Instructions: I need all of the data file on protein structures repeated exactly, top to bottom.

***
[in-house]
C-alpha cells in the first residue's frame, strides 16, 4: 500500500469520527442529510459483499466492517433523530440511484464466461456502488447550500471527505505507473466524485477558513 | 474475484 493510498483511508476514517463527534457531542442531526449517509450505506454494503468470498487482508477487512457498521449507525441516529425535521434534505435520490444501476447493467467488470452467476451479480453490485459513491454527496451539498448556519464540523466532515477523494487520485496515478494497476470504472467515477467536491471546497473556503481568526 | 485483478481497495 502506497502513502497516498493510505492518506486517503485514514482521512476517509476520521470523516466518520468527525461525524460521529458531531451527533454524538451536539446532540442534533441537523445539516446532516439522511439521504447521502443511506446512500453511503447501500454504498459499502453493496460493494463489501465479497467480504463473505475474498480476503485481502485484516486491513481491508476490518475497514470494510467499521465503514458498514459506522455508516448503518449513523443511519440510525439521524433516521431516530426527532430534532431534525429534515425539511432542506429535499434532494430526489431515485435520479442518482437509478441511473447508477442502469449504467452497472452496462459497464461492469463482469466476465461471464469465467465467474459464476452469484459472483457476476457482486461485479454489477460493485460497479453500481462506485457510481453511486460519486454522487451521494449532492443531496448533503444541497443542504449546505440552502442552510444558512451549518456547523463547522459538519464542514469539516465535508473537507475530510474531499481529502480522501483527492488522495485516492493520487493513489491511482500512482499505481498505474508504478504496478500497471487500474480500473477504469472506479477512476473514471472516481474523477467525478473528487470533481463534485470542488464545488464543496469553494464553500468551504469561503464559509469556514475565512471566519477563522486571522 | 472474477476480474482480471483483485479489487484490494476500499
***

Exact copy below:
[in-house]
C-alpha cells in the first residue's frame, strides 16, 4: 500500500469520527442529510459483499466492517433523530440511484464466461456502488447550500471527505505507473466524485477558513 | 474475484 493510498483511508476514517463527534457531542442531526449517509450505506454494503468470498487482508477487512457498521449507525441516529425535521434534505435520490444501476447493467467488470452467476451479480453490485459513491454527496451539498448556519464540523466532515477523494487520485496515478494497476470504472467515477467536491471546497473556503481568526 | 485483478481497495 502506497502513502497516498493510505492518506486517503485514514482521512476517509476520521470523516466518520468527525461525524460521529458531531451527533454524538451536539446532540442534533441537523445539516446532516439522511439521504447521502443511506446512500453511503447501500454504498459499502453493496460493494463489501465479497467480504463473505475474498480476503485481502485484516486491513481491508476490518475497514470494510467499521465503514458498514459506522455508516448503518449513523443511519440510525439521524433516521431516530426527532430534532431534525429534515425539511432542506429535499434532494430526489431515485435520479442518482437509478441511473447508477442502469449504467452497472452496462459497464461492469463482469466476465461471464469465467465467474459464476452469484459472483457476476457482486461485479454489477460493485460497479453500481462506485457510481453511486460519486454522487451521494449532492443531496448533503444541497443542504449546505440552502442552510444558512451549518456547523463547522459538519464542514469539516465535508473537507475530510474531499481529502480522501483527492488522495485516492493520487493513489491511482500512482499505481498505474508504478504496478500497471487500474480500473477504469472506479477512476473514471472516481474523477467525478473528487470533481463534485470542488464545488464543496469553494464553500468551504469561503464559509469556514475565512471566519477563522486571522 | 472474477476480474482480471483483485479489487484490494476500499